Vol. 9, No. 29
July 19-25, 2001
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Appreciation: Jean Hatch ~ 1928 - 2001
North Beach’s ‘Flower Lady’ Planted As Many Memories As Seeds

by Patricia Kirby

Like a flower felled by a sudden summer storm, Jean Hatch left us earlier this month. Her departure left the town in disbelief. Jean gone?

That exuberant 70-something whose energy put the rest of us to shame?

The impetus - and imp - behind most of North Beach’s flower and tree beautification, which has won so many compliments?

The reigning queen of the storied silliness of the town’s now traditional Columbus Day celebration?

We’d watched Jean care for her ailing husband Larry over the past few years, but she had hardly ever been ill. The college sweethearts had celebrated their golden anniversary this past winter. With Larry in remission at last as Jean’s famed primroses bloomed, their lives seemed retouched with gold.

Yet cancer had staked a prior claim. Occasionally, we began to hear Jean say she wasn’t feeling her best. But the usual rounds of summer viruses were underway. Working on a neighbor’s fence contributed to her growing yet undefined mix of maladies. She started losing weight from her already petite frame. Still she’d pick up the phone with her trademark chirp, “Hello, hel-lllooo!”

Jean’s difficult last days made up for her having eluded illness so long. But she had the good fortune to be surrounded by most of her loving family at the end. Though death came cruelly, it was mercifully quick. Now it was up to us who knew and loved Jean to deal with its blows. Sidewalks and phone lines came alive with the sad news.

The departure of someone so much at the heart of a town’s life can have several effects. We could send up salvos of questions like our fireworks on the Fourth. We could sit down in aimless despair as we might toss pebbles against the ebb tide. Or we could move on, motivated by the brightest smile and disposition on the boardwalk. We knew that would be what North Beach’s Flower Lady would want.

As the week wore on between Jean’s death and funeral, we began sharing our favorite memories. Dale Thomas, owner of Nice and Fleazy Antiques, recalled Jean and Larry at local dances “out on the floor for every number, dancing fast and hard.” He and Barbara Gray, both of the House and Garden Club, pictured Jean “typically upside down” because she was so often planting seeds.

What better traits for a kindergarten teacher? To see Jean leading children’s activities for the Tree Committee at Bayfest was a small taste of why - when she reapplied to teach after time off during Larry’s time with the U.S. military in Germany - top brass ordered, “Do whatever it takes to get her back.”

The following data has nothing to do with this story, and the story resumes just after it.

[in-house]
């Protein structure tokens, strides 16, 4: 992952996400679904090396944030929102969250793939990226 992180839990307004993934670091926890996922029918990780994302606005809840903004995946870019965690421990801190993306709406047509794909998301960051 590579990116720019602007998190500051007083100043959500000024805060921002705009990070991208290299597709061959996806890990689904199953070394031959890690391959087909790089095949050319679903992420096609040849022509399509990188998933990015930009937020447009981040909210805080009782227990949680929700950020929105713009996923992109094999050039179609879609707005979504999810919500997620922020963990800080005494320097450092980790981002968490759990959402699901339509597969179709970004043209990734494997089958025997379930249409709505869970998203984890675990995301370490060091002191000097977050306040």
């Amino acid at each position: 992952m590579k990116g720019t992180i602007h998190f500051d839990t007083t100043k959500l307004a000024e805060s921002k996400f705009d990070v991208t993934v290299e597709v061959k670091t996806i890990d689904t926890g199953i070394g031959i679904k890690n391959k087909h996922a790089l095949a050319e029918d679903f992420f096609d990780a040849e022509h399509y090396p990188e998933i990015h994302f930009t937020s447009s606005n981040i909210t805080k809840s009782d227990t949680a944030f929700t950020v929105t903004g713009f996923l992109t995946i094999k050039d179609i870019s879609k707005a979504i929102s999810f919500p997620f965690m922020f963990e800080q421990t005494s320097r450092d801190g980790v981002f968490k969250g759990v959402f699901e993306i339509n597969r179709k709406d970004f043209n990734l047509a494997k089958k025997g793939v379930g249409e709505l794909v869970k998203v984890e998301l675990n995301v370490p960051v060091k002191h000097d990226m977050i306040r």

Jean had a knack for rounding up people to make things happen. A son recalled her standing with neighborhood children in a human chain to ensure that snow trucks couldn’t get in and destroy good sledding.

Jean also had a gift for forthrightness tempered with friendship. Her brow could knit and her eyes turn into piercing beads as she sized up a troublesome situation, but you felt that her heart had never gone anywhere. She was also the quintessential giver. Whatever you needed, whenever you needed it, Jean was there.

July gave us two gorgeous days for final celebration of Jean’s life. Picture collages from Jean’s life made it easy for family and friends to trade stories, ranging from simply amusing to outright hilarious.

The same mood prevailed at the little church on Mt. Harmony Road where Jean had worshipped. Among the organ renditions before the service was one that nobody recalled seeing in a hymnal, “Let Me Call You Sweetheart.” To this accompaniment, Jean was brought into the church. Many of the eulogies ended in certitude that Jean had started a garden in Heaven’s green meadows.

Jean will live on in plans for North Beach’s continued beautification. The House and Garden Club will dedicate a boardwalk bench in her honor. The Tree Committee will raffle the children’s classic The Giving Tree as a metaphor of Jean’s life. The Boys and Girls Club will set up a “teaching garden” for youngsters to plant and care for living things.

Our Flower Lady truly bloomed where she was planted.

Copyright 2001
Bay Weekly